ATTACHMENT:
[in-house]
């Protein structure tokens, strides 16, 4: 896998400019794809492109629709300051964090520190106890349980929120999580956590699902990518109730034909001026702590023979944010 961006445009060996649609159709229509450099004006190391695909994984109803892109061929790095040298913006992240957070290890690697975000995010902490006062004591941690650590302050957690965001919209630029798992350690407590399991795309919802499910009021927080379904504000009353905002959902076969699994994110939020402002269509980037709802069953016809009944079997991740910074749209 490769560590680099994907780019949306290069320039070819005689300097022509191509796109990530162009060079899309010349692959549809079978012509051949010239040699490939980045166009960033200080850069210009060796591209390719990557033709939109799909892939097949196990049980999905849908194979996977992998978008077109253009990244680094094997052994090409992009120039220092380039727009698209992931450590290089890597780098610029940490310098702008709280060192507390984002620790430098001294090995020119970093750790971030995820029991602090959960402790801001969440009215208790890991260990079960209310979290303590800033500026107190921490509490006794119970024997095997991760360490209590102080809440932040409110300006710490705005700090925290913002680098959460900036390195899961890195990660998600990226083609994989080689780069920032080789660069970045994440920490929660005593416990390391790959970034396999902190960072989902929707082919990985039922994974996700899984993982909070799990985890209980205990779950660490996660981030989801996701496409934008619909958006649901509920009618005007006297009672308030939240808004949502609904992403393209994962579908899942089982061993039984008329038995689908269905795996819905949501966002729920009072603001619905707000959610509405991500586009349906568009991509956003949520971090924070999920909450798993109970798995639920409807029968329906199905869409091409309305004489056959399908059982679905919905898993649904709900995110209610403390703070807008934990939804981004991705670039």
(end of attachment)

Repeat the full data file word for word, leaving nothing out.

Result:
[in-house]
């Protein structure tokens, strides 16, 4: 896998400019794809492109629709300051964090520190106890349980929120999580956590699902990518109730034909001026702590023979944010 961006445009060996649609159709229509450099004006190391695909994984109803892109061929790095040298913006992240957070290890690697975000995010902490006062004591941690650590302050957690965001919209630029798992350690407590399991795309919802499910009021927080379904504000009353905002959902076969699994994110939020402002269509980037709802069953016809009944079997991740910074749209 490769560590680099994907780019949306290069320039070819005689300097022509191509796109990530162009060079899309010349692959549809079978012509051949010239040699490939980045166009960033200080850069210009060796591209390719990557033709939109799909892939097949196990049980999905849908194979996977992998978008077109253009990244680094094997052994090409992009120039220092380039727009698209992931450590290089890597780098610029940490310098702008709280060192507390984002620790430098001294090995020119970093750790971030995820029991602090959960402790801001969440009215208790890991260990079960209310979290303590800033500026107190921490509490006794119970024997095997991760360490209590102080809440932040409110300006710490705005700090925290913002680098959460900036390195899961890195990660998600990226083609994989080689780069920032080789660069970045994440920490929660005593416990390391790959970034396999902190960072989902929707082919990985039922994974996700899984993982909070799990985890209980205990779950660490996660981030989801996701496409934008619909958006649901509920009618005007006297009672308030939240808004949502609904992403393209994962579908899942089982061993039984008329038995689908269905795996819905949501966002729920009072603001619905707000959610509405991500586009349906568009991509956003949520971090924070999920909450798993109970798995639920409807029968329906199905869409091409309305004489056959399908059982679905919905898993649904709900995110209610403390703070807008934990939804981004991705670039």